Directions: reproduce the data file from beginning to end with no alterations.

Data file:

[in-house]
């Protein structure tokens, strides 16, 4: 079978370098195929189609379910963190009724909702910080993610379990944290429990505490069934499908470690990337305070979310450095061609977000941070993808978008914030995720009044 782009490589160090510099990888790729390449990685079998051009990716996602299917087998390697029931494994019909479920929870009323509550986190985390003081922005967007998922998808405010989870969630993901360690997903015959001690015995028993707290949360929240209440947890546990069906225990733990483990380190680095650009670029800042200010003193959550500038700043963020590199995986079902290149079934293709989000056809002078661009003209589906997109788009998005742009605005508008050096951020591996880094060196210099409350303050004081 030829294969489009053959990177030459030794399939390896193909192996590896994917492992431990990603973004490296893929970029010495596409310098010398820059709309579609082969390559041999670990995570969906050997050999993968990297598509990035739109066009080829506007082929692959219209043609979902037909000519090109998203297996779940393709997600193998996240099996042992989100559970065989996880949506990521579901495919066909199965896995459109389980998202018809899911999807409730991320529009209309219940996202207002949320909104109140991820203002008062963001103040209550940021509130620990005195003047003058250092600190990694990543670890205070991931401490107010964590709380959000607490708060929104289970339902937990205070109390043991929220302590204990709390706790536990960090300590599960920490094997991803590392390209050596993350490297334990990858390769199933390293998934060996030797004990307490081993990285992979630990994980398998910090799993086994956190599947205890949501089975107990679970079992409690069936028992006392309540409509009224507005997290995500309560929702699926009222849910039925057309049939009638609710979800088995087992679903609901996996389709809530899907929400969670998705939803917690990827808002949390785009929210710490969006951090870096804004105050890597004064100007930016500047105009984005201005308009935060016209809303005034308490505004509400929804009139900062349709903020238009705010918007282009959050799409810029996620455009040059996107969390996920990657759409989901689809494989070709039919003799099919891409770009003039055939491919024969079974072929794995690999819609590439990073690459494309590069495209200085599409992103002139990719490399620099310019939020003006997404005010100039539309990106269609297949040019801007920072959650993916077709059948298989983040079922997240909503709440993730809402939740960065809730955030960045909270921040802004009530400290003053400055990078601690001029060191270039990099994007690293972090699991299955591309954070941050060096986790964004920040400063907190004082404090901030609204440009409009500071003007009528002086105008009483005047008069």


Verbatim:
[in-house]
């Protein structure tokens, strides 16, 4: 079978370098195929189609379910963190009724909702910080993610379990944290429990505490069934499908470690990337305070979310450095061609977000941070993808978008914030995720009044 782009490589160090510099990888790729390449990685079998051009990716996602299917087998390697029931494994019909479920929870009323509550986190985390003081922005967007998922998808405010989870969630993901360690997903015959001690015995028993707290949360929240209440947890546990069906225990733990483990380190680095650009670029800042200010003193959550500038700043963020590199995986079902290149079934293709989000056809002078661009003209589906997109788009998005742009605005508008050096951020591996880094060196210099409350303050004081 030829294969489009053959990177030459030794399939390896193909192996590896994917492992431990990603973004490296893929970029010495596409310098010398820059709309579609082969390559041999670990995570969906050997050999993968990297598509990035739109066009080829506007082929692959219209043609979902037909000519090109998203297996779940393709997600193998996240099996042992989100559970065989996880949506990521579901495919066909199965896995459109389980998202018809899911999807409730991320529009209309219940996202207002949320909104109140991820203002008062963001103040209550940021509130620990005195003047003058250092600190990694990543670890205070991931401490107010964590709380959000607490708060929104289970339902937990205070109390043991929220302590204990709390706790536990960090300590599960920490094997991803590392390209050596993350490297334990990858390769199933390293998934060996030797004990307490081993990285992979630990994980398998910090799993086994956190599947205890949501089975107990679970079992409690069936028992006392309540409509009224507005997290995500309560929702699926009222849910039925057309049939009638609710979800088995087992679903609901996996389709809530899907929400969670998705939803917690990827808002949390785009929210710490969006951090870096804004105050890597004064100007930016500047105009984005201005308009935060016209809303005034308490505004509400929804009139900062349709903020238009705010918007282009959050799409810029996620455009040059996107969390996920990657759409989901689809494989070709039919003799099919891409770009003039055939491919024969079974072929794995690999819609590439990073690459494309590069495209200085599409992103002139990719490399620099310019939020003006997404005010100039539309990106269609297949040019801007920072959650993916077709059948298989983040079922997240909503709440993730809402939740960065809730955030960045909270921040802004009530400290003053400055990078601690001029060191270039990099994007690293972090699991299955591309954070941050060096986790964004920040400063907190004082404090901030609204440009409009500071003007009528002086105008009483005047008069």